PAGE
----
American Heritage® Dictionary of the English Language, Fourth Edition
- n. One venerated for experience, judgment, and wisdom.
- adj. Having or exhibiting wisdom and calm judgment.
- adj. Proceeding from or marked by wisdom and calm judgment: sage advice.
- adj. Archaic Serious; solemn.
- n. Any of various plants of the genus Salvia, especially S. officinalis, having aromatic grayish-green, opposite leaves. Also called ramona.
- n. The leaves of this plant used as a seasoning.
- n. Any of various similar or related plants in the mint family.
- n. Sagebrush.
Century Dictionary and Cyclopedia
- Wise; judicious; prudent. Specifically— Applied to persons: Discreet,far-seeing, and cool-headed; able to give good counsel.
- Applied to advice: Sound; well-judged; adapted to the situation.
- Learned; profound; having great science.
- Synonyms Sagacious, Knowing, etc. (see astute), judicious. See list under sagacious.
- Oracular, venerable.
- n. A wise man; a man of gravity and wisdom; particularly, a man venerable for years, and known as a man of sound judgment and prudence; a grave philosopher.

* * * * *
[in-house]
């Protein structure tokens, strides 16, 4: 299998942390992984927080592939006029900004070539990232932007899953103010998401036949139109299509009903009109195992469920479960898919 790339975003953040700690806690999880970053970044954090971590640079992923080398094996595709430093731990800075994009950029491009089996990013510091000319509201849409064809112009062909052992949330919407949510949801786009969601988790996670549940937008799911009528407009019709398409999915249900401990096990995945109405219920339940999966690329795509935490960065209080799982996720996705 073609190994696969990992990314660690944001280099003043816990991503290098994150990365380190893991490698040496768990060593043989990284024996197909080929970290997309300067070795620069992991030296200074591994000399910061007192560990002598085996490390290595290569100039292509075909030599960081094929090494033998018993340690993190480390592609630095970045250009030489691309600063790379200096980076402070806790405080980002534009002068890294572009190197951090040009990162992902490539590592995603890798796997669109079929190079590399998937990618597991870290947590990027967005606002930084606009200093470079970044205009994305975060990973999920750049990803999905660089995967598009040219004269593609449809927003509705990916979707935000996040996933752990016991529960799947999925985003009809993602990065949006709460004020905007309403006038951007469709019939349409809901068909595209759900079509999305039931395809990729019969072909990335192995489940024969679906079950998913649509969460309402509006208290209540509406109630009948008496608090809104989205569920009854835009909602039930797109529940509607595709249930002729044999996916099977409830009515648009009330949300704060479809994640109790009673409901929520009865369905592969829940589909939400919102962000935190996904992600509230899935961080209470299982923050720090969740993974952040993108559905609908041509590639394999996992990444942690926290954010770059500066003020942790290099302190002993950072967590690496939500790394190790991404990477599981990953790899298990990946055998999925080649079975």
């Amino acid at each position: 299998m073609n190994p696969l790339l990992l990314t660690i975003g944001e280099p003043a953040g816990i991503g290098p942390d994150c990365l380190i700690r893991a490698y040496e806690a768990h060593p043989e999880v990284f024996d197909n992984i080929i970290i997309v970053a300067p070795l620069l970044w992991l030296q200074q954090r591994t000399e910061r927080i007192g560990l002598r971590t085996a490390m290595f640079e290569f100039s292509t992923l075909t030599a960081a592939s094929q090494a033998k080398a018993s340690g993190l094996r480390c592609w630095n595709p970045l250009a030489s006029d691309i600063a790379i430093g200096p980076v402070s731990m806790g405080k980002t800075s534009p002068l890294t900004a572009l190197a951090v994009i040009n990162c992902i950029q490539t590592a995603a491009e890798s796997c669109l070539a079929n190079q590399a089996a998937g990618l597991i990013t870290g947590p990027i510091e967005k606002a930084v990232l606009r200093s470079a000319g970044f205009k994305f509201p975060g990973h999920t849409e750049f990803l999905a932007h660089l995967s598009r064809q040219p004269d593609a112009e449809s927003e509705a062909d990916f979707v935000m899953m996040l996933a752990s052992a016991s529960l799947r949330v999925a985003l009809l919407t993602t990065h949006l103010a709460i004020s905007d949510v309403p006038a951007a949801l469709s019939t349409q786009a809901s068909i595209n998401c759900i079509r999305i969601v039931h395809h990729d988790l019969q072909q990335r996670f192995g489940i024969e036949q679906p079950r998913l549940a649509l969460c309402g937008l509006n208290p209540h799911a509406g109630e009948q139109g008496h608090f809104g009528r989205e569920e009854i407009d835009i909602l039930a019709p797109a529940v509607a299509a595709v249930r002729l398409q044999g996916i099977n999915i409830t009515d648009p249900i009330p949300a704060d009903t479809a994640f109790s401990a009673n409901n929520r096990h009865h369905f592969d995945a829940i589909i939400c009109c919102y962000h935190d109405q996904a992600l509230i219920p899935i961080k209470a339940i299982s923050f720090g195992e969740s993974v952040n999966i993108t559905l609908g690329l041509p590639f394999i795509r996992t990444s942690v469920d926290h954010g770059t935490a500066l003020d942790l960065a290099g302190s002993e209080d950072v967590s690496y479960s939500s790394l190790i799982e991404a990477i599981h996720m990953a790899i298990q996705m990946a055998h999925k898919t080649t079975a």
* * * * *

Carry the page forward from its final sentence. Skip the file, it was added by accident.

- n. A plant of the genus Salvia, especially S. officinalis, the common garden sage. This is a shrubby perennial, sometimes treated as an annual, with rough hoary-green leaves, and blue flowers variegated with white and purple and arranged in spiked whorls. Medicinally, sage is slightly tonic, astringent, and aromatic. It was esteemed by the ancients, but at present, though officinal, is little used as a remedy except in domestic practice. The great use of sage is as a condiment in flavoring dressings, sausages, cheese, etc. In Europe S. pratensis, the meadow-sage, a blue-flowered species growing in meadows, and S. Sclarea, the clary, are also officinal, and the latter is used in soups, but the taste is less agreeable. The ornamental species (which include the two last named) are numerous, and in several cases brilliant. Such are the half-hardy S. splendens, the scarlet sage of Brazil; S. fulgens, the cardinal or Mexican red sage; and the Mexican S. patens, with deep-blue, widely ringent corolla over two inches long. The European S. argentea, the silver-leafed sage, or clary, is cultivated for its foliage. Blue-flowered species fit for the garden, native in the United States, are S. azurea of the southern States, S. Pitcheri, with the leaves minutely soft-downy, found from Kansas to Texas, and the Texan S. farinosa, with a white hoary surface. See chia, clary, and phrases below.